All Lies?!

Te­her’s Mroe Tahn Mtees the Eye…

iD magazine - - Contents -

Why the brain sim­u­lates things that aren’t re­ally there

DECODED BY NEUROSCI ENTISTS

* CAN YOU TALK GIB­BER­ISH? All lies— you prob­a­bly un­der­stood this line im­me­di­ately. Our brains au­to­mat­i­cally re­place the mean­ing­less se­quence of char­ac­ters with some­thing mean­ing­ful— even though it’s not what ac­tu­ally ap­pears there. When it comes to ran­dom­iza­tion of let­ters, to some ex­tent it is pos­si­ble to read text in which the or­der of the let­ters is jum­bled as long as the first and last let­ters are cor­rect.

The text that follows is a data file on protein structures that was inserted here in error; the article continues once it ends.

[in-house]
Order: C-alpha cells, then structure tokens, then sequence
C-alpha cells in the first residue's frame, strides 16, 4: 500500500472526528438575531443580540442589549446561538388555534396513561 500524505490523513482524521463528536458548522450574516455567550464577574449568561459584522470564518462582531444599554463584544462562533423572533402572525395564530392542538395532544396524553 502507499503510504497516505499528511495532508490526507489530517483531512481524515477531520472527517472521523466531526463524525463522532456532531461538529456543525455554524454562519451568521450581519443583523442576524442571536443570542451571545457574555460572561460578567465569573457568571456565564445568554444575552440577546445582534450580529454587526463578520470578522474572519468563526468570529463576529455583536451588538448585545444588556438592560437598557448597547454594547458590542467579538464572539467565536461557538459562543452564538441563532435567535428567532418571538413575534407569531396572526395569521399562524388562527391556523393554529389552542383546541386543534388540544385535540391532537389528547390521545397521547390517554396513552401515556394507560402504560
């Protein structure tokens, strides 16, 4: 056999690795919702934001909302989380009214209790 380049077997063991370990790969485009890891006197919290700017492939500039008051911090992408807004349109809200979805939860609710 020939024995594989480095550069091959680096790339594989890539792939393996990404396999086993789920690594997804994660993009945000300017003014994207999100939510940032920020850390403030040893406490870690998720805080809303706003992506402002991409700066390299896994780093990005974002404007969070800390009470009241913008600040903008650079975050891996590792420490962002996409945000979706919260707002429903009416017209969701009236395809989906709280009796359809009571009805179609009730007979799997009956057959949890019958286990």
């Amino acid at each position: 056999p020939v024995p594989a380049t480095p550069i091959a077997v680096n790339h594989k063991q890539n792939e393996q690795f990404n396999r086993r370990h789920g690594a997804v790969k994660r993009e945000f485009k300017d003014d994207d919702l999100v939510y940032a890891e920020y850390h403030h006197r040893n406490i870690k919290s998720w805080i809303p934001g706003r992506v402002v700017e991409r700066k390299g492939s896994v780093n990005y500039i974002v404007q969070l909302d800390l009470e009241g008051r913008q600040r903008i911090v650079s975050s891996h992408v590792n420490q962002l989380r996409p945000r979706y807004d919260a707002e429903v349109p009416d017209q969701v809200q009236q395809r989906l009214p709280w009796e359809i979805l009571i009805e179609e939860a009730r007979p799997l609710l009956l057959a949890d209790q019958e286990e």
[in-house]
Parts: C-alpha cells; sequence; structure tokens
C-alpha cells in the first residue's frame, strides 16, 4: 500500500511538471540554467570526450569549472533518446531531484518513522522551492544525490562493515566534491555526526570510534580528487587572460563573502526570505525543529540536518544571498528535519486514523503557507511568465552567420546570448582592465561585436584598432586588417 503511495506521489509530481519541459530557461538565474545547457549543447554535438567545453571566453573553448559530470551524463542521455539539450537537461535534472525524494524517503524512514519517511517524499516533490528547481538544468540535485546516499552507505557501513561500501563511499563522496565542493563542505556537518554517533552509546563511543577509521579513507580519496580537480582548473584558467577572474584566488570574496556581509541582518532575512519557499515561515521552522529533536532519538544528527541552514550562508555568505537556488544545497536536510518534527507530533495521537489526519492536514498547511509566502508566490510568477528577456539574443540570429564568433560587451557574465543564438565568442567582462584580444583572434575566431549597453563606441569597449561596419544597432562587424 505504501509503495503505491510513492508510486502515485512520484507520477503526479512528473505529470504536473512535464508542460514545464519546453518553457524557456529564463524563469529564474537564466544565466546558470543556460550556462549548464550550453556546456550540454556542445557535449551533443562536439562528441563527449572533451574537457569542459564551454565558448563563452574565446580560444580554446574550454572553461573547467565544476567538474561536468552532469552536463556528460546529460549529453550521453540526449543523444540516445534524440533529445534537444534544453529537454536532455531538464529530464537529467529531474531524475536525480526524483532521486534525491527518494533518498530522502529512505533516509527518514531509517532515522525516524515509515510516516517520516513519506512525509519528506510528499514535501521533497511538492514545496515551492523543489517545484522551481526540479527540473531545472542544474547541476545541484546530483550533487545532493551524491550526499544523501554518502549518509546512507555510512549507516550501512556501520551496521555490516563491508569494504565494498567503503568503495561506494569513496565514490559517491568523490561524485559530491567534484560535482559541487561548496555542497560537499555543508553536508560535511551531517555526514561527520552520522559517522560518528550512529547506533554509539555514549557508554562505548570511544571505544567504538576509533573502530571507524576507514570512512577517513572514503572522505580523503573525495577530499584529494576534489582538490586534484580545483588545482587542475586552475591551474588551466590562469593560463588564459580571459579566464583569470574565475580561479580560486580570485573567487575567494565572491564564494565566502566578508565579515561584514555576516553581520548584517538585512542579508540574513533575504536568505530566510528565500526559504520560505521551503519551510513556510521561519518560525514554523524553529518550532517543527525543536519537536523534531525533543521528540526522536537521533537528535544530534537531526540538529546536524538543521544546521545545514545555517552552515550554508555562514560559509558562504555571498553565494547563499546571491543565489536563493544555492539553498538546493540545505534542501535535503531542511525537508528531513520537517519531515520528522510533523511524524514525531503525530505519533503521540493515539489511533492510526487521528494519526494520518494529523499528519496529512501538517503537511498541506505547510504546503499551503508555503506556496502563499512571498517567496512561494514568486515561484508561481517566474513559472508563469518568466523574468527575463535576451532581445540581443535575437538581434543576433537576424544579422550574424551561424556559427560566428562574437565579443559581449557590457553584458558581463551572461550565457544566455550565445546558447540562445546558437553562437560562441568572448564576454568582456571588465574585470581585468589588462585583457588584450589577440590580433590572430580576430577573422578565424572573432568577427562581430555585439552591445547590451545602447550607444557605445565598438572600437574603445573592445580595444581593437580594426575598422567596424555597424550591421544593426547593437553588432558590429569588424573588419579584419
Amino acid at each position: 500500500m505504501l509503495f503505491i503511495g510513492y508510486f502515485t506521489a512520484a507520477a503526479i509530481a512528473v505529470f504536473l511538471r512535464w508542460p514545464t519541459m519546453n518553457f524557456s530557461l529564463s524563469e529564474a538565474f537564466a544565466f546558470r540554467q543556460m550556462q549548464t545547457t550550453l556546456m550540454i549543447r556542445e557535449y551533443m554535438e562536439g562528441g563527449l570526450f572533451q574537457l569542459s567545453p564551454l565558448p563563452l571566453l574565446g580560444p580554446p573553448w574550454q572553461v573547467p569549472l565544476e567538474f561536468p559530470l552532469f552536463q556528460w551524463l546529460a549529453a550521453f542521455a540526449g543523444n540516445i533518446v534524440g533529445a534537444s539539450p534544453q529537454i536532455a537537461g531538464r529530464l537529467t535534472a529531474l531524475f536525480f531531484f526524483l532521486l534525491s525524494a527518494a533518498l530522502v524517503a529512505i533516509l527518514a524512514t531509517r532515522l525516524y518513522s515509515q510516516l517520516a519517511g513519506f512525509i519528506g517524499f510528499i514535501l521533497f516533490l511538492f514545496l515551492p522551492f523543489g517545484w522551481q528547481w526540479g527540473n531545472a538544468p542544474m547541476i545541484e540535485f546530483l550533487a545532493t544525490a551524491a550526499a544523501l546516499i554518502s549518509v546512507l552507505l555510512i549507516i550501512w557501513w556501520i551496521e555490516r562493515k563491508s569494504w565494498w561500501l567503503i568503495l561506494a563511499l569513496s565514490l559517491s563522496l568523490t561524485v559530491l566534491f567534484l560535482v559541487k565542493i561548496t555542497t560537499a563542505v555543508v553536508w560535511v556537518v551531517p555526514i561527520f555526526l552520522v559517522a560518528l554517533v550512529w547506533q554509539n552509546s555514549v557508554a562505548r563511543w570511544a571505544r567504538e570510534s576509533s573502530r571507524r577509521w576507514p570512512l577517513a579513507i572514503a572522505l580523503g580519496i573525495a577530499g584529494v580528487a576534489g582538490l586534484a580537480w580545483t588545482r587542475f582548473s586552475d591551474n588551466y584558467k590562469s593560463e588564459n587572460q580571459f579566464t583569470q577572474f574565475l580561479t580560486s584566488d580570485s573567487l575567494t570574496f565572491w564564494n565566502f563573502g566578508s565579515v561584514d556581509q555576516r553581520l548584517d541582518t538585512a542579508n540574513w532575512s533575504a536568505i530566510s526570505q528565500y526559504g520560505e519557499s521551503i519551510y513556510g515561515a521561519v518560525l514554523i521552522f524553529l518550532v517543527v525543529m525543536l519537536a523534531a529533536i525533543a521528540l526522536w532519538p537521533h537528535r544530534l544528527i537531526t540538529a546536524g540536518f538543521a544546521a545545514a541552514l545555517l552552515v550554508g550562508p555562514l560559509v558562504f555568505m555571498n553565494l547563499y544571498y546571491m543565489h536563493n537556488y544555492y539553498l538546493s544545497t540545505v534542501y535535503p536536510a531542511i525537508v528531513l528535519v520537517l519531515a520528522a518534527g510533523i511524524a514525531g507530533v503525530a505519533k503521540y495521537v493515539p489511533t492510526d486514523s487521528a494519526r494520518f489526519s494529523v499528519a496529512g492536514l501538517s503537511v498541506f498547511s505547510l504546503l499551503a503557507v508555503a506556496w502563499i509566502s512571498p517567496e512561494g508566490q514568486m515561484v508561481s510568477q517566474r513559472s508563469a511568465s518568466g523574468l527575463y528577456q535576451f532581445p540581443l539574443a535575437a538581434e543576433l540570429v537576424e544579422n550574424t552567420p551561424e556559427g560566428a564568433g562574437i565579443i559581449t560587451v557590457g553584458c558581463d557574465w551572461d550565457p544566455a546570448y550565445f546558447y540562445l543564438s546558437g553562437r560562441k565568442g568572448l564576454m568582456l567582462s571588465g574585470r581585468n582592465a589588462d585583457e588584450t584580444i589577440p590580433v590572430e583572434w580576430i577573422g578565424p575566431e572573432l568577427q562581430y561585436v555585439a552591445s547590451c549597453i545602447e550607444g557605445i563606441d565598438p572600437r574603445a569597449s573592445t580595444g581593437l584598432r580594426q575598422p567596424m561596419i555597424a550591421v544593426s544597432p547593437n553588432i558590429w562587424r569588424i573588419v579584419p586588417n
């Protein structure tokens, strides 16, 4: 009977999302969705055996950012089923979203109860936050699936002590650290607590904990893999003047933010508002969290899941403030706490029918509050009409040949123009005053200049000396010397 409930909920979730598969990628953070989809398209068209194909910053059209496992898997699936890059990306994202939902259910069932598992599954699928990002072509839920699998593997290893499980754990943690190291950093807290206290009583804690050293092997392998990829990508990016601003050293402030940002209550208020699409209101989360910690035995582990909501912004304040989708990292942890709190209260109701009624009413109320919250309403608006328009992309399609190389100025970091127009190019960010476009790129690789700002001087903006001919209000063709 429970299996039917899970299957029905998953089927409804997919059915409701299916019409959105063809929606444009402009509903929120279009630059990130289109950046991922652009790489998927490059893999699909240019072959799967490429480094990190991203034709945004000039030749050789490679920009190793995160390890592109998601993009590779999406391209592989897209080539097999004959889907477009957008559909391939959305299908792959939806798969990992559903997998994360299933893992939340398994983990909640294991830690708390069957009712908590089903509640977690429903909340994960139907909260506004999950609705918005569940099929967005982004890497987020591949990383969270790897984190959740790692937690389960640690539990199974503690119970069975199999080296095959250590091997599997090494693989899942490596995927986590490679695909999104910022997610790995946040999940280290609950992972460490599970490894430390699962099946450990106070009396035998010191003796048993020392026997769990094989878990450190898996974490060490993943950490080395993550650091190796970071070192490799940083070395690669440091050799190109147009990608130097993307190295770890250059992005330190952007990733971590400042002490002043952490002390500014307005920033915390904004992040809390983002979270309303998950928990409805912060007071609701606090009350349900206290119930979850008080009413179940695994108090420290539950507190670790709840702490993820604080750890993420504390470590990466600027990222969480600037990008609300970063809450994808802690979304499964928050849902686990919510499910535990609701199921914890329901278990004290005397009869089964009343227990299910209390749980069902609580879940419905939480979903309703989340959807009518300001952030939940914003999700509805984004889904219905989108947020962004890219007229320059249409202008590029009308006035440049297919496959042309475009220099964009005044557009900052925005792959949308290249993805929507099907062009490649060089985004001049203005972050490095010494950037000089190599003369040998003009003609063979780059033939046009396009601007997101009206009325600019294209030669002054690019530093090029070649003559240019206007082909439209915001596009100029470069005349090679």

Why the brain fab­ri­cates things that don’t ac­tu­ally ex­ist, and how the il­lu­sion in our minds be­comes our re­al­ity— some­times with dev­as­tat­ing con­se­quences…

A tenth of a sec­ond is usu­ally enough time for our brains to scan a stranger’s face and clas­sify him or her as an un­known per­son be­fore we turn our gaze away again. But in the case of Laura Williams, a vis­ual arts stu­dent from Cam­bridge in the UK, the gaz

0.1 SEC­OND OF EX­PO­SURE TIME

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